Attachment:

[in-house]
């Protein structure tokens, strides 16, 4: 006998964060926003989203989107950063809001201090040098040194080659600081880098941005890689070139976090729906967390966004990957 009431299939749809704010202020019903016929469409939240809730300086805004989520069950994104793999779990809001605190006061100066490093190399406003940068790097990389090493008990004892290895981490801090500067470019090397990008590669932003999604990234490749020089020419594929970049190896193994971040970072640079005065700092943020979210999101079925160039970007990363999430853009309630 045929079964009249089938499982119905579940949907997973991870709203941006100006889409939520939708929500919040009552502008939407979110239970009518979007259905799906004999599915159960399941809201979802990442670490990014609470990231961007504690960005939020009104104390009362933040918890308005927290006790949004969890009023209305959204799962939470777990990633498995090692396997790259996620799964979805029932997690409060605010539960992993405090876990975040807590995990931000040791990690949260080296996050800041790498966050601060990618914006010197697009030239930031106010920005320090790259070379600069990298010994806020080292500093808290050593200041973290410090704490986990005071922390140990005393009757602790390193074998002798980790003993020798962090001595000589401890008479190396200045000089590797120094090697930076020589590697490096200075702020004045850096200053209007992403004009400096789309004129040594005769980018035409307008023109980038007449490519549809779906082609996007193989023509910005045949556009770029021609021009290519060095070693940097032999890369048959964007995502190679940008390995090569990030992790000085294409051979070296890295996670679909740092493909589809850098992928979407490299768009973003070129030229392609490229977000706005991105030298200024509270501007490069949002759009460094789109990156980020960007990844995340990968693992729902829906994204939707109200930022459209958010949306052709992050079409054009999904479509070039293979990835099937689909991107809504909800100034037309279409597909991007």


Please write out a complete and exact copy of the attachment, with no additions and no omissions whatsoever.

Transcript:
[in-house]
């Protein structure tokens, strides 16, 4: 006998964060926003989203989107950063809001201090040098040194080659600081880098941005890689070139976090729906967390966004990957 009431299939749809704010202020019903016929469409939240809730300086805004989520069950994104793999779990809001605190006061100066490093190399406003940068790097990389090493008990004892290895981490801090500067470019090397990008590669932003999604990234490749020089020419594929970049190896193994971040970072640079005065700092943020979210999101079925160039970007990363999430853009309630 045929079964009249089938499982119905579940949907997973991870709203941006100006889409939520939708929500919040009552502008939407979110239970009518979007259905799906004999599915159960399941809201979802990442670490990014609470990231961007504690960005939020009104104390009362933040918890308005927290006790949004969890009023209305959204799962939470777990990633498995090692396997790259996620799964979805029932997690409060605010539960992993405090876990975040807590995990931000040791990690949260080296996050800041790498966050601060990618914006010197697009030239930031106010920005320090790259070379600069990298010994806020080292500093808290050593200041973290410090704490986990005071922390140990005393009757602790390193074998002798980790003993020798962090001595000589401890008479190396200045000089590797120094090697930076020589590697490096200075702020004045850096200053209007992403004009400096789309004129040594005769980018035409307008023109980038007449490519549809779906082609996007193989023509910005045949556009770029021609021009290519060095070693940097032999890369048959964007995502190679940008390995090569990030992790000085294409051979070296890295996670679909740092493909589809850098992928979407490299768009973003070129030229392609490229977000706005991105030298200024509270501007490069949002759009460094789109990156980020960007990844995340990968693992729902829906994204939707109200930022459209958010949306052709992050079409054009999904479509070039293979990835099937689909991107809504909800100034037309279409597909991007």